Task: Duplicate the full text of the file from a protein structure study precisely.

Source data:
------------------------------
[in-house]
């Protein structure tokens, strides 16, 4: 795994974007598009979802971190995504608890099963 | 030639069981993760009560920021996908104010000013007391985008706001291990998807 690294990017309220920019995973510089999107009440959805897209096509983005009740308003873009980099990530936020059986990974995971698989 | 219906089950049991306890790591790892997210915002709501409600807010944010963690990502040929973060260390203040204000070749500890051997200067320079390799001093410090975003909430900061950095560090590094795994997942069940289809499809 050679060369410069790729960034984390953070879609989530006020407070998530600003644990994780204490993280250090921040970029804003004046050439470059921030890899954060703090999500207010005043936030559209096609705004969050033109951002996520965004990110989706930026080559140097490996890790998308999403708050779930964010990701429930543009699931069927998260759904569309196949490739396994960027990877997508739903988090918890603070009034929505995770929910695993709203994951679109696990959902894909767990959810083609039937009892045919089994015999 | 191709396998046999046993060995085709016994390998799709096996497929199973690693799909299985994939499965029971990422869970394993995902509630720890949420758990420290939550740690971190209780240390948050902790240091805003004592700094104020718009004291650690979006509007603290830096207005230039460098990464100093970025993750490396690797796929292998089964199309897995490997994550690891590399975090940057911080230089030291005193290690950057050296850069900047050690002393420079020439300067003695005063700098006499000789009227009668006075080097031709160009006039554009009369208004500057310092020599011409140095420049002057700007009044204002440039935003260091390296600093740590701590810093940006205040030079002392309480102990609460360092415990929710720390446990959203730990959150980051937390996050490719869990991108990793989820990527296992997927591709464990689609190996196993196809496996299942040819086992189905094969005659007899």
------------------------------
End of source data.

[in-house]
């Protein structure tokens, strides 16, 4: 795994974007598009979802971190995504608890099963 | 030639069981993760009560920021996908104010000013007391985008706001291990998807 690294990017309220920019995973510089999107009440959805897209096509983005009740308003873009980099990530936020059986990974995971698989 | 219906089950049991306890790591790892997210915002709501409600807010944010963690990502040929973060260390203040204000070749500890051997200067320079390799001093410090975003909430900061950095560090590094795994997942069940289809499809 050679060369410069790729960034984390953070879609989530006020407070998530600003644990994780204490993280250090921040970029804003004046050439470059921030890899954060703090999500207010005043936030559209096609705004969050033109951002996520965004990110989706930026080559140097490996890790998308999403708050779930964010990701429930543009699931069927998260759904569309196949490739396994960027990877997508739903988090918890603070009034929505995770929910695993709203994951679109696990959902894909767990959810083609039937009892045919089994015999 | 191709396998046999046993060995085709016994390998799709096996497929199973690693799909299985994939499965029971990422869970394993995902509630720890949420758990420290939550740690971190209780240390948050902790240091805003004592700094104020718009004291650690979006509007603290830096207005230039460098990464100093970025993750490396690797796929292998089964199309897995490997994550690891590399975090940057911080230089030291005193290690950057050296850069900047050690002393420079020439300067003695005063700098006499000789009227009668006075080097031709160009006039554009009369208004500057310092020599011409140095420049002057700007009044204002440039935003260091390296600093740590701590810093940006205040030079002392309480102990609460360092415990929710720390446990959203730990959150980051937390996050490719869990991108990793989820990527296992997927591709464990689609190996196993196809496996299942040819086992189905094969005659007899």